Track your pregnancy week-by-week

Pregnancy week by week

6 Weeks Pregnant

Length of baby: 0.64cm (6.4mm)
At week 6, your baby‘s nose, mouth, chin, cheek and ears are already beginning to take shape.


Have you come to terms with the fact that you are going to be a Mother? 

At 6 weeks, you might find yourself more emotional than usual, especially if you are going to be a Mum for the first time.  Some of you may only find out about this piece of good news just this week! If so, congratulations!

Depending on the length of your menstrual cycle, you probably conceived in the 2nd or 3rd week, and are still unaware until you have missed your period.

At this stage you might also be feeling the dreaded pregnancy symptoms, including physical symptoms such as morning sickness and mood swings. And the culprit behind all – pregnancy hormones.



How big is baby at 6 weeks? Your baby is the about the size of a lentil, which is about 0.64cm big.



You are still in your first trimester, so you do not need to gain much weight. By the end of the first trimester (week 12), you should be expected to gain anywhere between 0.5kg to 2kg



It is still early in the pregnancy, or only fourteen percent of the pregnancy to be exact. Some women are experiencing pretty severe pregnancy symptoms at this point, while others are lucky to escape the symptoms. 

Being 6 weeks pregnant, here are some signs and symptom that your body might be experiencing:

  • Spotting. Spots of blood on your underwear or toilet paper is relatively common in early pregnancy, which affects up to twenty five percent of women. These symptoms can however be the first sign of miscarriage or an ectopic pregnancy. If you sense any unusual bleeding, contact your OBGYN doctor.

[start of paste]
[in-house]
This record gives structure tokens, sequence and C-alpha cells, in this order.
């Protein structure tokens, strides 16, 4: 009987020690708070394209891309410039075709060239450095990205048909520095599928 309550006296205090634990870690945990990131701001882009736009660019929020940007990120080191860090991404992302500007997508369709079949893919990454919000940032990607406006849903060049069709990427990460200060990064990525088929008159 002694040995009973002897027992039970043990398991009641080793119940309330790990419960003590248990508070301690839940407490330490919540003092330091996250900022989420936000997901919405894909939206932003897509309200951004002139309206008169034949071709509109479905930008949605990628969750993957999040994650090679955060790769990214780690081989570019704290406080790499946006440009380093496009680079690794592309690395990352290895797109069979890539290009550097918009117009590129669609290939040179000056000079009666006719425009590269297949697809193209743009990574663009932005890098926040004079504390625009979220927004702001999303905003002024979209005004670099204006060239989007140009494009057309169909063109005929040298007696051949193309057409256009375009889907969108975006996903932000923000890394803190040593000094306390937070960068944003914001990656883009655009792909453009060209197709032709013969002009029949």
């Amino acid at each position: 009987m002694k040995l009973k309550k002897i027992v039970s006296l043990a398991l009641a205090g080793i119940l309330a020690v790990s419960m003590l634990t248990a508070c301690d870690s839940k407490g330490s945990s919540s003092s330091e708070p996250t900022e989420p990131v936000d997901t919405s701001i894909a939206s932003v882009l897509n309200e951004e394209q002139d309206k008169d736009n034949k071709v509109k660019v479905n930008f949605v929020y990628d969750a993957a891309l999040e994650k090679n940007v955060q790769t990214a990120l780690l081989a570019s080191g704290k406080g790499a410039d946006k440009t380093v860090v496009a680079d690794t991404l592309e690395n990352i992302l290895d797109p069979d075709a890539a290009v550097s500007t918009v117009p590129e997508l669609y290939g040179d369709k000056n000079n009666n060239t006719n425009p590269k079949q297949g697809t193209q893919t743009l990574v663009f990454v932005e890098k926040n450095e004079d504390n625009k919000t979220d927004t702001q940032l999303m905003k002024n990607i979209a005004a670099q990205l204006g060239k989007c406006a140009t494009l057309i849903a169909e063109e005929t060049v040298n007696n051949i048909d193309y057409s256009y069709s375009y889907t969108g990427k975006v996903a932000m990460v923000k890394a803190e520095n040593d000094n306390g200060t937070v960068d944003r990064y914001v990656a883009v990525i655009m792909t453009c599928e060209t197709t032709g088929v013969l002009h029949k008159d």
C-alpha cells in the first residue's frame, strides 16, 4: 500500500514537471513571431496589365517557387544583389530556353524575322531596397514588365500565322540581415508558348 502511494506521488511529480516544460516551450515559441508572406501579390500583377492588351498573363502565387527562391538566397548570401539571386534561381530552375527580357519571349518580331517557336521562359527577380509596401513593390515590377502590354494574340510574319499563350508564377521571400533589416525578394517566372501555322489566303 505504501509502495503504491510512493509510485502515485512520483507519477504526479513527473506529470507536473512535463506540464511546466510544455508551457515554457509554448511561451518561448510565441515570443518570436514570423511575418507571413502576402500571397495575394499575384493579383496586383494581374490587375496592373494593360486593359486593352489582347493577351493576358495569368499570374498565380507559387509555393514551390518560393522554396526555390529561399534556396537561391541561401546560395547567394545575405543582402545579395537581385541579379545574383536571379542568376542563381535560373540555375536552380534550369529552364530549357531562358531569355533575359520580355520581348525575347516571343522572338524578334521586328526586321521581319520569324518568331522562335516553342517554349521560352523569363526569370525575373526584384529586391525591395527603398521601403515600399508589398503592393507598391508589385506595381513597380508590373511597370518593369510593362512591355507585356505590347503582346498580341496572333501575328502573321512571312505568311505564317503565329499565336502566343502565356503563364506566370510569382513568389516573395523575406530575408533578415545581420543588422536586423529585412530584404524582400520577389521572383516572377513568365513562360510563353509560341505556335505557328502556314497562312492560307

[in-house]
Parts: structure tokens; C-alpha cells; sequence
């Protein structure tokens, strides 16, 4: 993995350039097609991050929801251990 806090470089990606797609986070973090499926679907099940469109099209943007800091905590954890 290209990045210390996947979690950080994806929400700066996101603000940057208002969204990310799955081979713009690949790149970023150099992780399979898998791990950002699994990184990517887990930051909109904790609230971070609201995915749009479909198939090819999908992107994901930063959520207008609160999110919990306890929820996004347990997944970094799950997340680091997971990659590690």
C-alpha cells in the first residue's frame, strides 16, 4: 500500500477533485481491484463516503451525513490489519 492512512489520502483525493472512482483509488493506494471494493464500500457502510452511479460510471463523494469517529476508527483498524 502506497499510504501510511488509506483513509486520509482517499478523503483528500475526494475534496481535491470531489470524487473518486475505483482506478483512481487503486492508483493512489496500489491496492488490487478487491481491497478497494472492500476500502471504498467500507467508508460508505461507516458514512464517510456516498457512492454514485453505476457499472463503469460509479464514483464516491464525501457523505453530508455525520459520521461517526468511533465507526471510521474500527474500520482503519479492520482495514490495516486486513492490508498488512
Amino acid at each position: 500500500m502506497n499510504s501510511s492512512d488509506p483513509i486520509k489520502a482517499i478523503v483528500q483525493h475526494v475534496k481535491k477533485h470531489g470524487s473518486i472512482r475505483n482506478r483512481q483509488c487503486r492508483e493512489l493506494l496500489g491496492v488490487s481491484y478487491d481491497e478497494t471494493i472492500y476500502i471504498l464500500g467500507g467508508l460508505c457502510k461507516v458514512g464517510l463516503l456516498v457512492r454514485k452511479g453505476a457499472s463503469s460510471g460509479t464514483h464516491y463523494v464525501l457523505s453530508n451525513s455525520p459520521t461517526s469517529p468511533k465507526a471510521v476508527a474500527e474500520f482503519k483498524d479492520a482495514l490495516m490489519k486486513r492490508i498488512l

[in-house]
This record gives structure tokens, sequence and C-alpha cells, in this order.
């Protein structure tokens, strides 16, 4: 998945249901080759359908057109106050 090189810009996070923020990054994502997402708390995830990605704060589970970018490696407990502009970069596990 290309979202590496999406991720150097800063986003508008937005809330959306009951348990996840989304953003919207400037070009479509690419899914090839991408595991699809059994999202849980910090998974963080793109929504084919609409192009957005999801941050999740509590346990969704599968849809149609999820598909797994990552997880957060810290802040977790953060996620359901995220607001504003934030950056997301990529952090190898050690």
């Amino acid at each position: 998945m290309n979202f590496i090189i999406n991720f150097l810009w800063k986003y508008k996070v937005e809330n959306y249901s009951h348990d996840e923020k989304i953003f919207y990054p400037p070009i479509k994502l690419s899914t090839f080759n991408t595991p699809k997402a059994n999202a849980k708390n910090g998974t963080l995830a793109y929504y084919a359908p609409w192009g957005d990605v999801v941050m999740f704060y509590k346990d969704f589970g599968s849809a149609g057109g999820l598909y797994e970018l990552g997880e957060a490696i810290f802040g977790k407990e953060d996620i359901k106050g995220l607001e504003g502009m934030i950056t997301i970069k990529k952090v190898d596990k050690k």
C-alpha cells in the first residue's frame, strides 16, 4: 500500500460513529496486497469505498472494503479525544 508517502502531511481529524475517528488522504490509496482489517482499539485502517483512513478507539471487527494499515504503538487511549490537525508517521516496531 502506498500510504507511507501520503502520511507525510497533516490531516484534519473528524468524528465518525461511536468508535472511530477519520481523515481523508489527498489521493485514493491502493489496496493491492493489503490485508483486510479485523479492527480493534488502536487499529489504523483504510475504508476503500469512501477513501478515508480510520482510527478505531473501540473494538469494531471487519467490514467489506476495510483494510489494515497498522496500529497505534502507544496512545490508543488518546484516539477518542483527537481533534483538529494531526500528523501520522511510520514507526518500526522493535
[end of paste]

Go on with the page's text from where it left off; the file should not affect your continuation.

• Mood Swing. You might feel a little bipolar in your moods, having elation turn into extreme sadness within seconds. Emotional mood swings are caused by pregnancy hormones, and is totally normal. Your blood sugar level plays a part too, so remember to eat regular healthy meals and snacks to keep your energy up.
  • Frequent Urination. You might find that you are taking frequent trips to the toilet at this point. This is due to the pregnancy hormone hCG directing extra blood flow to the pelvic area. However if you have painful urination or are unable to urinate, you might have contracted urinary track infection, which represents a higher risk starting from week 6 of pregnancy.
  • Sore breasts. The soreness that you experience is your body’s way of preparing the breasts to breast feed the baby. What? This early in the pregnancy? Yep, it’s the body’s way of telling the breast to be ready!
  • Stomach troubles. The pregnancy hormone progesterone can cause trouble in the stomach because it slows down digestion. Do drink more water, eat small meals and eat slowly to counter the bloating issue.


At 6 weeks pregnant, even though your baby is only 0.64cm big, it already has a heart that is beating at 100 to 160 beats per minute.



At 6 weeks, you will look far from pregnant. Though you might feel bloated, you will still not be afforded a seat on the MRT or bus (unfortunately).

At just 0.64cm, your baby is preparing for the growth spurt, but at this stage you can still keep your pregnancy a secret if you’re not ready to share with anyone.



The first prenatal appointment is usually at week 8 unless yours is a high risk pregnancy. So you will have to wait for another two weeks till you get to see your baby via ultrasound.

However if you have done an ultrasound, you might be able to see a fetal heartbeat, depending on how fast your baby is developing.

The baby’s heart will be beating at 100 to 160 beats per minute, almost twice as fast as yours, circulating blood throughout the developing circulatory system.

At week 6, your baby‘s nose, mouth, chin, cheek and ears are beginning to take shape. The intestines, brains, muscles and bones are also rapidly developing, as are the kidneys.

The baby might also be wiggling his or her paddle-like hands and feet, which are now starting to grow.

If you are carrying twins, you will find that out when the doctor performs the ultrasound. If so, you will be able to see two distinct gestational sacs. FYI, the odds are about 1 in 30 births.

If you received fertility treatments, you will have even higher odds of carrying multiple babies.



Reminders for the week:

  • Book and prepare for your first prenatal appointment
  • Write down all the questions you have for your prenatal appointment
  • Learn about the foods and drinks to avoid
  • Keep taking your prenatal supplements, especially folic acid